The Licensing Act 2003 introduced a system to regulate the sale and supply of alcohol, the provision of entertainment to the public and the provision of late night refreshment between the hours of 11pm and 5am. This guide offers you an overview of the Act as well as putting the sense in licensing.
Under the Act, there is a statutory requirement that sales of alcohol can only be made from premises that have been granted a premises licence. In addition, all premises MUST have a Designated Premises Supervisor (DPS) appointed who is also a personal licence holder. Sales can only be made or authorised by a personal licence holder.
There are 4 governing principles of the Law or licencing objectives which should be actively promoted:
- The prevention of crime & disorder
- Public safety
- The prevention of public nuisance
- The protection of children from harm
The penalties for not having a licence or failure to comply with the conditions are severe:
A maximum fine of £20,000 and/or 6 months imprisonment
It is a criminal offence for any person to sell or supply alcohol to a person under the age of 18 – there are NO exceptions to this. Those who commit this offence could be fined up to £5000. The holder of the licence may also have their licence reviewed which could result in alcohol sales being suspended for three months or worse – permanently!
Your local authority or the police may, from time to time, send under 18’s to your premises to attempt to buy alcohol. They will check for compliance and may not tell the truth when asked their age – this is called test purchasing and you must ask for approved proof of age if you believe the person is underage.
Acceptable proof of age schemes:
- Photo Driving Licence
P.A.S.S credited forms of I.D. such as:
- ‘Prove It’ Portman Card
- Citizen Card
All on-site staff must be adequately trained initially and if they do not understand their responsibility, then they should not be authorised to sell alcohol – they and you are at risk of prosecution for making unauthorised sales. Once trained, ensure refresher training is undertaken regularly and test staff knowledge.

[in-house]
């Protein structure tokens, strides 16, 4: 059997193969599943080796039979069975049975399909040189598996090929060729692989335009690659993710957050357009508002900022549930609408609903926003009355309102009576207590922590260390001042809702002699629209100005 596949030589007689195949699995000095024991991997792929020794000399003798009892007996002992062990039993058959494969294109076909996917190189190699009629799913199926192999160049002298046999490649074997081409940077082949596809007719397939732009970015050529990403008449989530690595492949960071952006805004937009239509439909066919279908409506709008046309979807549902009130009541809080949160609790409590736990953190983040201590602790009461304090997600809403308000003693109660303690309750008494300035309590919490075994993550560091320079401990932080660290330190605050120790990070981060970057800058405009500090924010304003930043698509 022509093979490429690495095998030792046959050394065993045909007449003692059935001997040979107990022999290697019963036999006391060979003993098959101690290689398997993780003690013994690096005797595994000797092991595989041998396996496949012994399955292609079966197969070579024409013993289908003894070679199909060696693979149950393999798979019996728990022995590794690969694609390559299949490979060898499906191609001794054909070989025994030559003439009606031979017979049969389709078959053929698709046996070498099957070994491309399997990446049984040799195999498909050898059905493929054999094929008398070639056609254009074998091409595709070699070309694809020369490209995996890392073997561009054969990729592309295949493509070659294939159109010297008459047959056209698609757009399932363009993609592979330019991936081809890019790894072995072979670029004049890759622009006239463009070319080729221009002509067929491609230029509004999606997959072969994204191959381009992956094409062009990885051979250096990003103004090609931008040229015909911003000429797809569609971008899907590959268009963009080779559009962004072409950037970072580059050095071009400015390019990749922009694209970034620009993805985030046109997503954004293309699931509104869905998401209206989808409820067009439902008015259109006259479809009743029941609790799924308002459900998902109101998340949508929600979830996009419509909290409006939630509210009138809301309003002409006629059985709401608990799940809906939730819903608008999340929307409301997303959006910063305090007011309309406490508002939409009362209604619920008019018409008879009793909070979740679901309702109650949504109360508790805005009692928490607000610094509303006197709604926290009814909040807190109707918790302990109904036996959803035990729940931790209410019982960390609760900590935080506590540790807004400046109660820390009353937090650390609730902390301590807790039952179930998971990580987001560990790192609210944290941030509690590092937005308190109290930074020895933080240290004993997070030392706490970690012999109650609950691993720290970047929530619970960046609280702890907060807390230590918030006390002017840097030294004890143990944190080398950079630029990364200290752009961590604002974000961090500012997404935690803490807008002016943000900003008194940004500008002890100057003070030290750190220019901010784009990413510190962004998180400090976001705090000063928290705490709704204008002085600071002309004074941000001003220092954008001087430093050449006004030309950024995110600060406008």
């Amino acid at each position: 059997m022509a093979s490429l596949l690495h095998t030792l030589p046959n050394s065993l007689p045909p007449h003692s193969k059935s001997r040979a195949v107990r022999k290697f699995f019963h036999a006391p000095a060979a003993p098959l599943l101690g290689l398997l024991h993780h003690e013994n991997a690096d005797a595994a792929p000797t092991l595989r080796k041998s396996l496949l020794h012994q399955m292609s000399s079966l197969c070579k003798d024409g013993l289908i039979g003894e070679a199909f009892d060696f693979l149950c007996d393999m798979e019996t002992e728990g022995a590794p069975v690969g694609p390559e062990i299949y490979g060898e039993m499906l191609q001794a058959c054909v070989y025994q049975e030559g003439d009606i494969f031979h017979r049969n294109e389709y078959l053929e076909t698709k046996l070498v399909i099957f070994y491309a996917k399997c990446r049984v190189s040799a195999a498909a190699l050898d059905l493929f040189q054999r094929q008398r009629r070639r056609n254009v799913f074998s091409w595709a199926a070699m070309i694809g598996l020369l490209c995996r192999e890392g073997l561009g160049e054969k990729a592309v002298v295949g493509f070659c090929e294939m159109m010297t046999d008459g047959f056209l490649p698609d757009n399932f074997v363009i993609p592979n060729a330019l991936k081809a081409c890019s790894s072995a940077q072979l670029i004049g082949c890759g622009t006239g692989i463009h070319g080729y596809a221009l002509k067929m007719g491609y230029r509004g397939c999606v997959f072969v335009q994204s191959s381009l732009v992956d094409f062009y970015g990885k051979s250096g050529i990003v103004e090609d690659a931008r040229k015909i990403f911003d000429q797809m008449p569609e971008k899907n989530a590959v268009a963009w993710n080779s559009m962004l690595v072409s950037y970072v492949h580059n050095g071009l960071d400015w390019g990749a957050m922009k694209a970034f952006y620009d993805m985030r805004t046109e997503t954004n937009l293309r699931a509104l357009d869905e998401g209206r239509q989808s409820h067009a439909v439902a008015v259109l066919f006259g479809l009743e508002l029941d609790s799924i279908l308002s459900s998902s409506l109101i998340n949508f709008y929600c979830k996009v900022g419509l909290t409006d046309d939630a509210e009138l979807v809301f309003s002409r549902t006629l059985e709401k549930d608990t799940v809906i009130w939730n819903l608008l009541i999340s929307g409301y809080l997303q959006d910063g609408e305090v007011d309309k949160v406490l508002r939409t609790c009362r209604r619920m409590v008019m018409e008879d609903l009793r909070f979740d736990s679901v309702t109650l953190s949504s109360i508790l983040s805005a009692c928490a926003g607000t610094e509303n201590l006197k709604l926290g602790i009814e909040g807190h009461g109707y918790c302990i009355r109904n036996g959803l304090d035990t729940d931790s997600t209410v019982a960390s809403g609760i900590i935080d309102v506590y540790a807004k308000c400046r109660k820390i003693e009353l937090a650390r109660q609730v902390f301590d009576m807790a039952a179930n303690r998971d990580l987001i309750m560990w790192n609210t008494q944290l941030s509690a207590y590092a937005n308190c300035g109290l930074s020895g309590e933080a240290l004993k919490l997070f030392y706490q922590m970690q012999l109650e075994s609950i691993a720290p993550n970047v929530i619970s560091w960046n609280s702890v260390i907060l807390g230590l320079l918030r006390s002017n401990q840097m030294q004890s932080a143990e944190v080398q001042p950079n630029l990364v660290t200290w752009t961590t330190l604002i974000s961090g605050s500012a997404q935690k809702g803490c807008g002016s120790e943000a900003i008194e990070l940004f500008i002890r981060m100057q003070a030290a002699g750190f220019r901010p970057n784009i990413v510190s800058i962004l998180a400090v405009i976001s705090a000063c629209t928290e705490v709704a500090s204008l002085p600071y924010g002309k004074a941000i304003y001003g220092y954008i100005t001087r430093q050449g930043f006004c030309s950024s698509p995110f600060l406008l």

Refusal to serve customers
Other than the obvious age issues, customers must also be refused service or asked to leave if they appear to be drunk or are violent or disorderly. Every member of staff has a responsibility not to allow this sort of behavior on the premises and if a customer refuses to leave then the police should be called. If you refuse to serve anyone, you must record this in a refusal book (example is included on this website) and this should be kept so that it is readily available to all staff members.
Top tips for selling alcohol
- Only staff authorised by the DPS are permitted to sell alcohol
- Consumption of alcohol is not allowed on the premises
- Ensure all staff are trained properly
- Challenge anybody attempting to buy alcohol who appears to be under 21 to prove that they are over 18 by producing acceptable proof of age
- Do not sell to anybody who is, or appears to be drunk
- Do not sell to anybody who is purchasing for somebody who appears to be drunk
- Record all refusals in the Refusals Book.
- Advise senior members of staff of any refusals
- If in doubt of any of the above, refuse the sale.
Obtaining an alcohol licence
We are offering a great opportunity to retailers who would like to investigate obtaining an alcohol licence. We at Palmer and Harvey can help you apply for your licence with our Licensing Scheme and we can provide you with free stock to help offset the costs (terms and conditions apply).
Email email@example.com if you are interested in finding out more.
Download the relevent selling alcohol documents here:
|Challenge 25||2nd January 2014||702.68K||Download|
|Checking I D||2nd January 2014||39.94K||Download|
|Refusal Log||2nd January 2014||13.21K||Download|
|Under 18 Poster||2nd January 2014||20.45K||Download|